NASHVILLE, Tenn. (WKRN) — The Emerald Ash Borer beetle is smaller than a penny, but this invasive species is wreaking havoc on ash trees in Tennessee. We spoke to two experts on what you need to know.
Tim R. Phelps, the Communications & Outreach Unit Leader for the Tennessee Division of Forestry, gave us background on when the beetle made its appearance in Tennessee.
“It was first detected in Tennessee in 2010 in the Knoxville, Tennessee area. And ever since then, we’ve watched it sort of sweep from east to west and now we have these two new counties, Hickman and Dickson. And they are joining, for now, a total of 65 counties that we know it’s in.”
Firewood is how this beetle spreads from one county to another, which is why Hickman and Dickson counties have added to the quarantine for Emerald Ash Borer. The quarantine bars the movement outside the county of firewood, ash nursery stock, ash timber, and other material that can spread the beetle.
Another way to prevent the spread of the Emerald Ash Borer is by purchasing heat-treated firewood. The heat treatment kills the larvae and helps to prevent the spread of this invasive species.
The larval stage of the beetle is where the trouble begins. According to Phelps, “The larval stage of the beetle feeds on the inside of the bark. And the problem isn’t so much that, it’s the pattern of their feeding. They feed up and down the bark, but eventually, they chew all the way around it and essentially girdles the tree, strangles it in a sense. Chokes it from water getting up and nutrients getting down.”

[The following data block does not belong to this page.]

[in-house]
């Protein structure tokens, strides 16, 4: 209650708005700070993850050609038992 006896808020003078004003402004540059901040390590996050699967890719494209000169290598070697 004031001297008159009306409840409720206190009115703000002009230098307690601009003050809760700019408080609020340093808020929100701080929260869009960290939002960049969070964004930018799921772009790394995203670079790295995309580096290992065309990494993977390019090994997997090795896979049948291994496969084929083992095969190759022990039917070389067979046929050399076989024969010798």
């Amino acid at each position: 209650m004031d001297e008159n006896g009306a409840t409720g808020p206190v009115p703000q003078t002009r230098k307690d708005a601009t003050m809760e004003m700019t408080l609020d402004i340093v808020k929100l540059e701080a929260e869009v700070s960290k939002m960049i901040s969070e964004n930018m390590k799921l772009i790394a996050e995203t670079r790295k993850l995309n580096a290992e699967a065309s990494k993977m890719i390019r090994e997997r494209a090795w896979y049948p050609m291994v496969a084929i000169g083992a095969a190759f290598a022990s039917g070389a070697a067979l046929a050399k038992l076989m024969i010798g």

In addition to distinct, d-shape exit holes, there are other signs of an infestation Phelps said to watch out for.
“You’ll start to see die-back in the crown. So the very top of the crown, you’ll start noticing dead branches. And that, over a two or three year period, will progress down and eventually kill the whole tree.”
At Cheekwood they are working to protect their 200 ash trees with chemical pesticide treatments and observation. We spoke to Peter Grimaldi, VP of Gardens, and Facilities at Cheekwood, about how they are protecting these historic trees and how you can protect your ash trees.
If you have an ash tree on your property, Grimaldi said you have two options. “First, ask yourself, how important is this tree to me? And then it’s a simple economic question. Do I treat this tree for a couple hundred bucks a year in perpetuity or do I pay two to eight thousand dollars to have it removed in the next couple of year?”
This is a developing story. Stay with News 2 and WKRN.com for updates.